Probably the third thing I think that's very important is really to look at the company and not only focus on the money factor. Maybe some companies will throw you more money upfront or a higher rate. Just really assess the ability of the company to deliver and the team behind the company, because there is a lot of times when people license technology and it doesn't see the light of day because the companies couldn't develop it or they couldn't execute and so forth. That is sometimes even more important, because getting a few percentage points lower on your economics is okay when this thing is successful versus having all of it when it doesn't go anywhere and there is no economics whatsoever.

Gary: Right. Yeah. Having 100% of nothing is not a great deal, is it?

Sean: Absolutely, absolutely.

Gary: Sean, I'd love to hear a little bit more about your journey with Transcend and the CyPass. That's a device that I think, as cataract surgeons, we're all really excited to learn more about because of its recent approval. It's launching right now. Here again, it's another technology that you've helped develop that solves another big unmet need. I'd love to just hear a little bit about where that idea maybe came from and, again, a little bit of how you walked through that development process.

Sean: Yeah. I mean, again, I think many of the technologies I've been involved in different capacities, some of them as innovator, other as inventor, and others as developer, and really whatever it takes to really spearhead and get the technology to fruition. Ultimately, I really don't feel that the fact that a technology is yours is what matters. One can get on the bandwagon and drive innovation in many, many ways. As you know, Gary, you're a pioneer using cutting-edge technology that may be developed by somebody else, but you help make it better. That has a significant value.

Before even Transcend, I actually went to Genentech and I was there for about six or seven years, which was a really great experience, too. When I went there, Lucentis and Genentech were really a product and company that weren't heard in ophthalmology. It was still in the research and development days. We launched Lucentis, and to me, that was actually another great innovation, which was in the retinal space. Again, I've been able to go from one place to another in terms of innovation. Innovation could be in glaucoma, but it could be in retina and it could be in cataract surgery today or tomorrow or in something else. Through the venture of business, I've been exposed to and been interacting with people doing innovation outside ophthalmology.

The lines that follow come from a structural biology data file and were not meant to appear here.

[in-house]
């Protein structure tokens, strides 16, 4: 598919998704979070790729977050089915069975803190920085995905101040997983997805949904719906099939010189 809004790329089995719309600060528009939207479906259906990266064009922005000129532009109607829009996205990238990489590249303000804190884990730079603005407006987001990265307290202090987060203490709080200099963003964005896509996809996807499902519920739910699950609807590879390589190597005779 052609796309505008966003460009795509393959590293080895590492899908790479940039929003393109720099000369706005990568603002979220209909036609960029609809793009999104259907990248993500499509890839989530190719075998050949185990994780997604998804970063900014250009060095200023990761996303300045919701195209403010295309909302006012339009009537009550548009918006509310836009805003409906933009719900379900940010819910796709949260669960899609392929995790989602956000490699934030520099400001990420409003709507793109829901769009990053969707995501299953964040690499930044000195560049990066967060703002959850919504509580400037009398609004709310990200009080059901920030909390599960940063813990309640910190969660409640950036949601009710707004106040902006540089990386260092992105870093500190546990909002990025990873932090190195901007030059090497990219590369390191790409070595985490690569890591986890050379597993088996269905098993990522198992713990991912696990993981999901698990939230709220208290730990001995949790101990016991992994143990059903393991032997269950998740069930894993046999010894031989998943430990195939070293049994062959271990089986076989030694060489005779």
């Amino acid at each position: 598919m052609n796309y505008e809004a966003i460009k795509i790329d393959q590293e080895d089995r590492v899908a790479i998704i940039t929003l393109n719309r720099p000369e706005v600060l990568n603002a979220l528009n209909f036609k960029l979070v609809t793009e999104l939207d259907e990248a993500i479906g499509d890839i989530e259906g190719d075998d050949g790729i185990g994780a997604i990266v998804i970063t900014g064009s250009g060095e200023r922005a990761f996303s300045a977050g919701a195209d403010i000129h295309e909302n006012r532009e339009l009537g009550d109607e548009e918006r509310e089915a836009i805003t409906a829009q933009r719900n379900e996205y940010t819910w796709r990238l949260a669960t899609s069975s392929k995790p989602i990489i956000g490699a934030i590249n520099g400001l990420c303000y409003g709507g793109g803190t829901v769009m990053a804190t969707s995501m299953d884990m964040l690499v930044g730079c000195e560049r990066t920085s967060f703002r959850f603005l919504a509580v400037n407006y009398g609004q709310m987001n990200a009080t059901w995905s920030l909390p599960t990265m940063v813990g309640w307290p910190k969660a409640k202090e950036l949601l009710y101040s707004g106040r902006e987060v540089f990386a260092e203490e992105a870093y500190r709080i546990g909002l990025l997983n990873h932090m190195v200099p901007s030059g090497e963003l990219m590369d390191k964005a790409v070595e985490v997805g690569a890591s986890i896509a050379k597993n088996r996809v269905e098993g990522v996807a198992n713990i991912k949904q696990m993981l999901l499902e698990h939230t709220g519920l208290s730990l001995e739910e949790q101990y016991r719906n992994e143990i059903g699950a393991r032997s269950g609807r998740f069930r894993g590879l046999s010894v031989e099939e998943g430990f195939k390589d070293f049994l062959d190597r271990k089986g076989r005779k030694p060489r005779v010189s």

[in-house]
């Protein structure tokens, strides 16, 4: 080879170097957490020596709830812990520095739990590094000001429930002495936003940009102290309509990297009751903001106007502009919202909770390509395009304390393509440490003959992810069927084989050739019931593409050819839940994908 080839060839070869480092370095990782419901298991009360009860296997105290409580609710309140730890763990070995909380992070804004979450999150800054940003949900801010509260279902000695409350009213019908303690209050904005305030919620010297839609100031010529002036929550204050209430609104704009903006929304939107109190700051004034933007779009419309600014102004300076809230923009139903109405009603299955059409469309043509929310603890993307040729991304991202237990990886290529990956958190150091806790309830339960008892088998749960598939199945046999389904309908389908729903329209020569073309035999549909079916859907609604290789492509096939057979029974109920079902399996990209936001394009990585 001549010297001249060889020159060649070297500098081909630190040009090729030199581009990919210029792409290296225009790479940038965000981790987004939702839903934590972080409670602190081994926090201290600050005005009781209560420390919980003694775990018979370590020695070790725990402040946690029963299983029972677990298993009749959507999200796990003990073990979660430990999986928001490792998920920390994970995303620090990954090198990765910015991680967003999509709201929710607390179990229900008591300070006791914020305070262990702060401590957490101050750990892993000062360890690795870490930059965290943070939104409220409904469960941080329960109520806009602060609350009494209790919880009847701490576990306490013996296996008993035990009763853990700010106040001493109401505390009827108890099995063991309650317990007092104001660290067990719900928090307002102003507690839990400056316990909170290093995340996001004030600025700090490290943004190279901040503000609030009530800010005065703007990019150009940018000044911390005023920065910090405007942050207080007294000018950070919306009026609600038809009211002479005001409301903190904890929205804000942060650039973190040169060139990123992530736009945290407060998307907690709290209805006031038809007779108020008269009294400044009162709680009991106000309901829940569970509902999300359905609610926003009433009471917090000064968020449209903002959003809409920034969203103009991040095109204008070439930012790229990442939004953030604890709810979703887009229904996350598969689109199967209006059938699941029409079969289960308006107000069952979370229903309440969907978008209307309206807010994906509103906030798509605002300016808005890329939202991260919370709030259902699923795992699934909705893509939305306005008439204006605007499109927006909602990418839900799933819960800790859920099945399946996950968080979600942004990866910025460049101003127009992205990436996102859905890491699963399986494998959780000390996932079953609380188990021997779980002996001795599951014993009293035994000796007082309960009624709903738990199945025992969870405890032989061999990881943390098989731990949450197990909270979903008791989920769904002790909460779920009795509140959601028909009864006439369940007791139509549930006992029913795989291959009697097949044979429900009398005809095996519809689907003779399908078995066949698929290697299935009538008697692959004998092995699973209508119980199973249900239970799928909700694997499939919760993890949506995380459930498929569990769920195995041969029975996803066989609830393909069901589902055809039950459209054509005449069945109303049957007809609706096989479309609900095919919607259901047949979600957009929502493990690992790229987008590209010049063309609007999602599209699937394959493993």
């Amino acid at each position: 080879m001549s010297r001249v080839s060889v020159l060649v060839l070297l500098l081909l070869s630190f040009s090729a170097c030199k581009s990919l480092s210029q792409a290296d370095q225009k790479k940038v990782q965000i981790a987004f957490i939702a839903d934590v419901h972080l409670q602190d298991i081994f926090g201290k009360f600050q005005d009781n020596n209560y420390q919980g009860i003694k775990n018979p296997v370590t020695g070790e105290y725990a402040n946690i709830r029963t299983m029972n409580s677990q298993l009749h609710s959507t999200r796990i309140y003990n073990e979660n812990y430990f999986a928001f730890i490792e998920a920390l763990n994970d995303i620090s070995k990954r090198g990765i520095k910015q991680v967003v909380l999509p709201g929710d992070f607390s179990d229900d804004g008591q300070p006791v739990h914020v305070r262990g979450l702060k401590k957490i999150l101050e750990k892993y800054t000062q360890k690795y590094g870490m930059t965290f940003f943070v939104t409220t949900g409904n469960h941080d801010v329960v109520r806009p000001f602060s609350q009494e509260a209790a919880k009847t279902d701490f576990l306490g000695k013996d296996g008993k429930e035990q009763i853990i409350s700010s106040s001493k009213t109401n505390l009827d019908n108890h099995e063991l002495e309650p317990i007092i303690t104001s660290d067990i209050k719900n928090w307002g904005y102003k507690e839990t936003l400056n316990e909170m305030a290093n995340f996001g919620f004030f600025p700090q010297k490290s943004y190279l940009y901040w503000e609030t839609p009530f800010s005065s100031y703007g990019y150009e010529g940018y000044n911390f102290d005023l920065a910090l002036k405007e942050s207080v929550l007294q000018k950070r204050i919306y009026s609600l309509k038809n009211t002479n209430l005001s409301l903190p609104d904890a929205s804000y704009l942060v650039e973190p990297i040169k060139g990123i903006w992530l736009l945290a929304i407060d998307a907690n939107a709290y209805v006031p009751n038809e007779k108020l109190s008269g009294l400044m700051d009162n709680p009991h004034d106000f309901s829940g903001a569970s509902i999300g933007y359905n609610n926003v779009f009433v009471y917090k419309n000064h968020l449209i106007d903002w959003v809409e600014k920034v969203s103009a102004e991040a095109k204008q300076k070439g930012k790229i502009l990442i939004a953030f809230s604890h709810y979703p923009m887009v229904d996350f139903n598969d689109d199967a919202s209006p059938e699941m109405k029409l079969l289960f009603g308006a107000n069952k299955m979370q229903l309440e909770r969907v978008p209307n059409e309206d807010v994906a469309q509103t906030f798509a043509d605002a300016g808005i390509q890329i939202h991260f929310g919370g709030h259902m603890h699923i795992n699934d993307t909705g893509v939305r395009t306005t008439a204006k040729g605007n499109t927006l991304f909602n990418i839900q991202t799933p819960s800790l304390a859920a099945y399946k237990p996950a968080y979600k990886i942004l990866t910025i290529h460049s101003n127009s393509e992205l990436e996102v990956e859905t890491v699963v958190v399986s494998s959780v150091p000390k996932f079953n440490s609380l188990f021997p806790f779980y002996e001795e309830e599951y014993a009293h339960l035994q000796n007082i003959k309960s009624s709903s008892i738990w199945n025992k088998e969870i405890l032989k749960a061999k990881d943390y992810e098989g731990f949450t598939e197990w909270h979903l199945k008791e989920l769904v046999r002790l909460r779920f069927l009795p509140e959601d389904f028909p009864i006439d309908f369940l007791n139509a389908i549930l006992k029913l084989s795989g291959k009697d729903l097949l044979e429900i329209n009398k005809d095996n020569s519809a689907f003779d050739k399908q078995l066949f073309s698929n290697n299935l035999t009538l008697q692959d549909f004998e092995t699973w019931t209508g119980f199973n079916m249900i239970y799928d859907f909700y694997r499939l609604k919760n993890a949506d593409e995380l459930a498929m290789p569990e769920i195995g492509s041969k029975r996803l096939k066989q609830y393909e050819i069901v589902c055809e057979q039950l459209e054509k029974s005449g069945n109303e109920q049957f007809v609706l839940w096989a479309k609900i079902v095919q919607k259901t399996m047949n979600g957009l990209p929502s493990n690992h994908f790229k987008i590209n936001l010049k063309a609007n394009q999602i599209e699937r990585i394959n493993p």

Again, Lucentis was an interesting product. I headed a group there towards the end when I left in 2009, and what was very interesting is I was kind of coming to terms. We've already launched Lucentis. I was helpful in engineering the programs for diabetic macular edema, retinal vein occlusion, and so forth. I said, "That's a maturing product. I want to be back somewhere looking 10 years out, because I really enjoy that part." Once something already becomes commercial and mainstream, I realized this is not the part that I really love. I was looking for the next stage coming out of biotech and of a extremely successful product as Lucentis.

Again, one of my friends and family friends and mentor, Gene de Juan, who had started working on Transcend and very early work with the CyPass micro-stent said, "Sean, I would really need some help. This is a company where we're at the point of coming out and we need a very efficient team and expert team to develop it." That was really at the stages when a company's just in technologies really coming out of the garage and had been fostered by the ForSight incubator.

Again, when I looked at that, and in fact when I talked to some of my glaucoma friends and specialists, colleagues, they all said, "Really, we have trabeculectomy. That's really working well." Many of them were completely puzzled by why would we do something like this and why would we put an implant in the supraciliary or suprachoroidal space at the time, as we thought. Again, the feedback I got from friends and family was, in fact, discouraging in some ways because …

Gary: Really?

Sean: Yeah, because most people really ... I mean, MIGS really didn't exist at the time. There was maybe one other product I had with the Glaukos, but again, this was still the technology was way out of the mainstream. Again, most people simply couldn't quite see the value. It wasn't that apparent until you kind of figure out that, when somebody tells you that we've had something for 70 years and it seems to be working okay, and when I have trabeculectomy patients coming a month after surgery not very happy, I just said, "First, these are statements that didn't reconcile." They didn't compute, because (A) trabeculectomy patients are not okay and (B) after 70 years, maybe it's time for something to change.